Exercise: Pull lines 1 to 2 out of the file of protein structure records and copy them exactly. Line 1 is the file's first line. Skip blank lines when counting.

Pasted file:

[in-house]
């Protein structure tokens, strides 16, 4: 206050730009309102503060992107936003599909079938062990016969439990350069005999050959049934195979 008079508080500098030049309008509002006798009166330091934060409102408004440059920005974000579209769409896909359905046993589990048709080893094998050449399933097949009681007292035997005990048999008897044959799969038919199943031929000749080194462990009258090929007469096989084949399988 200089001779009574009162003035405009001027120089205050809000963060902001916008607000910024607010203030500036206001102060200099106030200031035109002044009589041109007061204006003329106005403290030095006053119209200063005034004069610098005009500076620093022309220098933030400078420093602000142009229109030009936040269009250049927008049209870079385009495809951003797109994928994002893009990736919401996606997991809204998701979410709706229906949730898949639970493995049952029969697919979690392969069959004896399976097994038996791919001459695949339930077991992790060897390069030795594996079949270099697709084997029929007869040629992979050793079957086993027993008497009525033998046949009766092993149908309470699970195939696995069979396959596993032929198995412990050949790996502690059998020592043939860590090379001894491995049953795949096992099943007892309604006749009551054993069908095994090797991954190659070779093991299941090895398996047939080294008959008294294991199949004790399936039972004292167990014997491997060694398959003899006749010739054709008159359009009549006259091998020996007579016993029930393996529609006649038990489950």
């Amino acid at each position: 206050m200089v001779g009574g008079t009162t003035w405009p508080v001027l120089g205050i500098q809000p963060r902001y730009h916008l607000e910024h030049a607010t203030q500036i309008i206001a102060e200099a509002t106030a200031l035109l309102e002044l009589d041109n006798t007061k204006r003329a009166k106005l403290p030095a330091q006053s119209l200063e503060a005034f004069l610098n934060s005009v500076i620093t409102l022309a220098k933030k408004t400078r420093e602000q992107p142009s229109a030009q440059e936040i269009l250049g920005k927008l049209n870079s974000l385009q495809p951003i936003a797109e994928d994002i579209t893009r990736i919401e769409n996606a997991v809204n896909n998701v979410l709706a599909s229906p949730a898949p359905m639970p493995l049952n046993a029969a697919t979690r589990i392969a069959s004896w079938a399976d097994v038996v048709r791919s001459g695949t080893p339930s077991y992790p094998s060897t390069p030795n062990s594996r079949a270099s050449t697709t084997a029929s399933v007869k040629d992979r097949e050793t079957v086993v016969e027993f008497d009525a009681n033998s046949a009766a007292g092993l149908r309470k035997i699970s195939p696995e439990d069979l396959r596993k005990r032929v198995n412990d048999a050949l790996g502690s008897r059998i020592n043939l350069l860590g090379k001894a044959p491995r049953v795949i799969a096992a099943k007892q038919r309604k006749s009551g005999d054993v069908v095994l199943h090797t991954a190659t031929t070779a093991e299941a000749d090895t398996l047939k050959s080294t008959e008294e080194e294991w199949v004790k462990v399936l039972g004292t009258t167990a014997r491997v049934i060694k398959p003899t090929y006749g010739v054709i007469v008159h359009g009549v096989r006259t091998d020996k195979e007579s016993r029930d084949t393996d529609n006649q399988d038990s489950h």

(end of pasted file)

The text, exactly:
[in-house]
């Protein structure tokens, strides 16, 4: 206050730009309102503060992107936003599909079938062990016969439990350069005999050959049934195979 008079508080500098030049309008509002006798009166330091934060409102408004440059920005974000579209769409896909359905046993589990048709080893094998050449399933097949009681007292035997005990048999008897044959799969038919199943031929000749080194462990009258090929007469096989084949399988 200089001779009574009162003035405009001027120089205050809000963060902001916008607000910024607010203030500036206001102060200099106030200031035109002044009589041109007061204006003329106005403290030095006053119209200063005034004069610098005009500076620093022309220098933030400078420093602000142009229109030009936040269009250049927008049209870079385009495809951003797109994928994002893009990736919401996606997991809204998701979410709706229906949730898949639970493995049952029969697919979690392969069959004896399976097994038996791919001459695949339930077991992790060897390069030795594996079949270099697709084997029929007869040629992979050793079957086993027993008497009525033998046949009766092993149908309470699970195939696995069979396959596993032929198995412990050949790996502690059998020592043939860590090379001894491995049953795949096992099943007892309604006749009551054993069908095994090797991954190659070779093991299941090895398996047939080294008959008294294991199949004790399936039972004292167990014997491997060694398959003899006749010739054709008159359009009549006259091998020996007579016993029930393996529609006649038990489950």